The following are a few of the most common business activities that require a commercial auto insurance policy.  

  • To run business errands
  • To carry tools
  • To transport equipment or people
  • To drive to worksites 
  • To deliver goods or food
  • Or if the vehicle is titled to a business

Visit our trusted partner, Progressive, to get a quote on a commerical insurance policy.

How to save on car insurance if you’re self-employed

If you’re a freelancer, your paychecks could be inconsistent. This can make it tricky to stick to a monthly billing plan — especially if your premiums are high. Let’s explore some ways to lower your car insurance premium.

 

Explore alternative billing cycles

Depending on your state and your car insurance company, you might have some flexibility in setting a payment plan. Certain insurance providers offer multiple billing plans, including 1-pay, 2-pay, 4-pay, and monthly.

  • 1-pay:  Otherwise known as paid in full, you pay for your entire six-month premium upfront. This will usually earn you a discount.
  • 2-pay:  Similar to how it sounds. You pay half your premium at the start of your policy, and the next halfway through.
  • 4-pay:  Your six-month premium is divided into four installments.
  • Monthly Plan:  Standard billing system, you pay your car insurance premium once a month.

Again, the availability of the 2- and 4-pay plans depend on a number of factors. Your current provider might have a non-standard, non-monthly schedule that could work for you. Speak to your insurance agent about alternative billing cycle availability.

 

Don’t pay for coverage you don’t need

If your vehicle is worth less than $4,000, consider dropping collision and comprehensive coverages. These coverages are not required by any state’s insurance laws and tend to be expensive. If you’re unsure about the value of your vehicle, use Kelley Blue Book to determine the value.

 

Use your collision coverage sparingly

Unless you have accident forgiveness built into your insurance policy, all insurance companies will charge you an accident surcharge for up to three to five years after you file a claim. This could increase your premium by an average of $617 per year. See below how much this could cost over three years.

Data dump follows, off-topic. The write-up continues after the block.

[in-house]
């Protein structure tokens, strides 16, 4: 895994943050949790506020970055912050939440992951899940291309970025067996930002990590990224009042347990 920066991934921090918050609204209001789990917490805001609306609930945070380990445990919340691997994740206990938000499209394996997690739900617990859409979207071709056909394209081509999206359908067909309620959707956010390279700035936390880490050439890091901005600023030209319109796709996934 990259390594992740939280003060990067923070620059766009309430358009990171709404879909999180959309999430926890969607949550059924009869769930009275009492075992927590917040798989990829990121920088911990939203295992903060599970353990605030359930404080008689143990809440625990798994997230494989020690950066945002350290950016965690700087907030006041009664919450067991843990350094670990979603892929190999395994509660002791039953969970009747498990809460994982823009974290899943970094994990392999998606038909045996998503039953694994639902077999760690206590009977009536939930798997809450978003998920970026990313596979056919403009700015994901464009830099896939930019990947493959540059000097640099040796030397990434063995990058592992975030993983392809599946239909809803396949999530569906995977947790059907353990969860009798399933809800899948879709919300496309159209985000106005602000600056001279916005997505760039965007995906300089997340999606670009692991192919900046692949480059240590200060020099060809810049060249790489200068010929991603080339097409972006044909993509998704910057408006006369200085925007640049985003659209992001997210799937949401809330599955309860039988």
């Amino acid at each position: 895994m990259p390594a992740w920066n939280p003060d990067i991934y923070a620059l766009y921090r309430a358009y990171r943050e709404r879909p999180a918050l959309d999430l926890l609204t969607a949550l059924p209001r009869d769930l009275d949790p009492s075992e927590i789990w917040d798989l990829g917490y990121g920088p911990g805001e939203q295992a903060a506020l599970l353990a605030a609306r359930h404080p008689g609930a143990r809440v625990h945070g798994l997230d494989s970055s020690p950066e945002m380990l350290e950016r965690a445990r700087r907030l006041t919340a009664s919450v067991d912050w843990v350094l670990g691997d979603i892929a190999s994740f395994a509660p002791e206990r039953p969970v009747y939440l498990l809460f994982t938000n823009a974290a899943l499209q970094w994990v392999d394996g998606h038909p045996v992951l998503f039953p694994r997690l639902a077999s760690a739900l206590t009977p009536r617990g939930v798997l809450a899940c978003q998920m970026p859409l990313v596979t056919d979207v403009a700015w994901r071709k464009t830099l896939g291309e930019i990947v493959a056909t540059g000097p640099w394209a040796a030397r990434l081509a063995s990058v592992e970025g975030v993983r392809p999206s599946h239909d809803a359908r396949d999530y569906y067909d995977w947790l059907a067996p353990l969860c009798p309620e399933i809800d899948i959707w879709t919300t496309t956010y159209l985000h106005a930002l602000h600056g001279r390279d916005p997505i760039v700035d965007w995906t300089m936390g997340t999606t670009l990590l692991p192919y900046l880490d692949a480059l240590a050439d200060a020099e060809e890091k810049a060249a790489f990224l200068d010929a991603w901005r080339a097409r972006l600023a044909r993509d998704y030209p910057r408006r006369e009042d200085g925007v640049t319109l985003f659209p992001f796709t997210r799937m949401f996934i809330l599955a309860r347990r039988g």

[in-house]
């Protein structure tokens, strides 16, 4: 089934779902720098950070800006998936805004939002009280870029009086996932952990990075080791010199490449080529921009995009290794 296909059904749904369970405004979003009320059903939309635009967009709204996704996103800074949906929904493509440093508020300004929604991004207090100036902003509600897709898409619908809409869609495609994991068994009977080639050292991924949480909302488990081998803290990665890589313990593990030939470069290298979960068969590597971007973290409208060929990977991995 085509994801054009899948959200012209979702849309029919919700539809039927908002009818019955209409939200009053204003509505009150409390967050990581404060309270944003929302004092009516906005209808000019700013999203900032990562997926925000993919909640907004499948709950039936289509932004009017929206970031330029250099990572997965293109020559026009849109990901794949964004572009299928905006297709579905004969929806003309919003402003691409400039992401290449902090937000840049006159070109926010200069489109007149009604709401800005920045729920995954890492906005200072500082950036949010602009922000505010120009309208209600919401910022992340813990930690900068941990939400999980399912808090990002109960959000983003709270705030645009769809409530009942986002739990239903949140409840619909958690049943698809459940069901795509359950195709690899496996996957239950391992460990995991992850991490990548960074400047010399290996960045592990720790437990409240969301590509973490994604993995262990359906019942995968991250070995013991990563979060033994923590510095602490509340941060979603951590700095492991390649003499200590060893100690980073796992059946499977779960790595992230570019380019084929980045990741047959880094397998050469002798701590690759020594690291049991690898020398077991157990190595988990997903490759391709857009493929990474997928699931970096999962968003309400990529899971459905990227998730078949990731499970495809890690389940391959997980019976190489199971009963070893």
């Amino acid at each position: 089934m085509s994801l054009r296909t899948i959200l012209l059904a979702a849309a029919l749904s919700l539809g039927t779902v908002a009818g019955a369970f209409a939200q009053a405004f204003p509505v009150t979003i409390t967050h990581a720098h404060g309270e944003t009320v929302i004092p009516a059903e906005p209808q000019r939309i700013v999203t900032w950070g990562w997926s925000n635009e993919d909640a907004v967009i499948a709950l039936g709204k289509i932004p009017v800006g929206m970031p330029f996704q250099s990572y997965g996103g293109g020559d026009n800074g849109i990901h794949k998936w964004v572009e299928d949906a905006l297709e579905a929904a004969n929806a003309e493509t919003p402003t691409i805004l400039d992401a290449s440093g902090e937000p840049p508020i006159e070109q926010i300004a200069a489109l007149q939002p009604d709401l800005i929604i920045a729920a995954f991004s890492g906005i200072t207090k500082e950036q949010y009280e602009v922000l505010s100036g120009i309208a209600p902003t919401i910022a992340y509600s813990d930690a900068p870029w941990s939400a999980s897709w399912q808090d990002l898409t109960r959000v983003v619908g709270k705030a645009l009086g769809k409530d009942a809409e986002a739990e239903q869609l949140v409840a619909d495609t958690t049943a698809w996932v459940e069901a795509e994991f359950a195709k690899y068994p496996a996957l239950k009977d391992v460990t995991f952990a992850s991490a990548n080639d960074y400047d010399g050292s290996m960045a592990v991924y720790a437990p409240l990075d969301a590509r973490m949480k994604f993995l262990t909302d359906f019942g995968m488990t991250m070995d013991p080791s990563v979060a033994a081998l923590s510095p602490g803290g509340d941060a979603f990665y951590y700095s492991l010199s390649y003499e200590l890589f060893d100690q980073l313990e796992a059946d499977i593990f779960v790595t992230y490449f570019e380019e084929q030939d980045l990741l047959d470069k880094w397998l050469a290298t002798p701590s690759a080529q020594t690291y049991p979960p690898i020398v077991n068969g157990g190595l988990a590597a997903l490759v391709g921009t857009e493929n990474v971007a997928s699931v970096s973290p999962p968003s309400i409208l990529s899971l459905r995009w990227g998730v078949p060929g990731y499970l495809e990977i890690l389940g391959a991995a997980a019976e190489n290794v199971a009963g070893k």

Years After Accident Premium Increase
0 $0
1 Year +$617
2 Years +$1,234
3 Years +$1,851

If you’re unsure about whether to file a claim, follow this workflow:

  1. Get an estimate for the value of the repairs, out of pocket.
  2. Use our State of Insurance study to see by how much an at-fault claim would raise rates in your state.
  3. Compare the value of the rate increase over three to five years (plus your deductible) to the out-of-pocket expenses determined in step 1. If it is cheaper to file a claim, do that.

Double-check for discounts

Earning a multi-policy discount won’t save you a tremendous amount of money but it can be useful. Below are some common discounts you might qualify for.

  1. Good/safe driver
  2. Multiple drivers
  3. Multi-vehicle
  4. Multi-policy
  5. Bank account autopay
  6. Paid in full
  7. Good student
  8. Telematics
  9. eSign
  10. Group participation/affinity membership discount
  11. Homeowner discount
  12. Green vehicle discount
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Compare insurance rates

Regardless of your employment status, the very best way to ensure you’re getting the best rate is to compare rates from as many insurance providers as possible. This allows you to compare and select the company that gives you the best coverage for the best price. Enter your ZIP code below to get started.

Get personalized insurance rates in less than 5 minutes.

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About The Zebra

The Zebra is not an insurance company. We publish data-backed, expert-reviewed resources to help consumers make more informed insurance decisions.

  • The Zebra’s insurance content is written and reviewed for accuracy by licensed insurance agents.
  • The Zebra’s insurance editorial content is not subject to review or alteration by insurance companies or partners.
  • The Zebra’s editorial team operates independently of the company’s partnerships and commercialization interests, publishing unbiased information for consumer benefit.
  • The auto insurance rates published on The Zebra’s pages are based on a comprehensive analysis of car insurance pricing data, evaluating more than 83 million insurance rates from across the United States.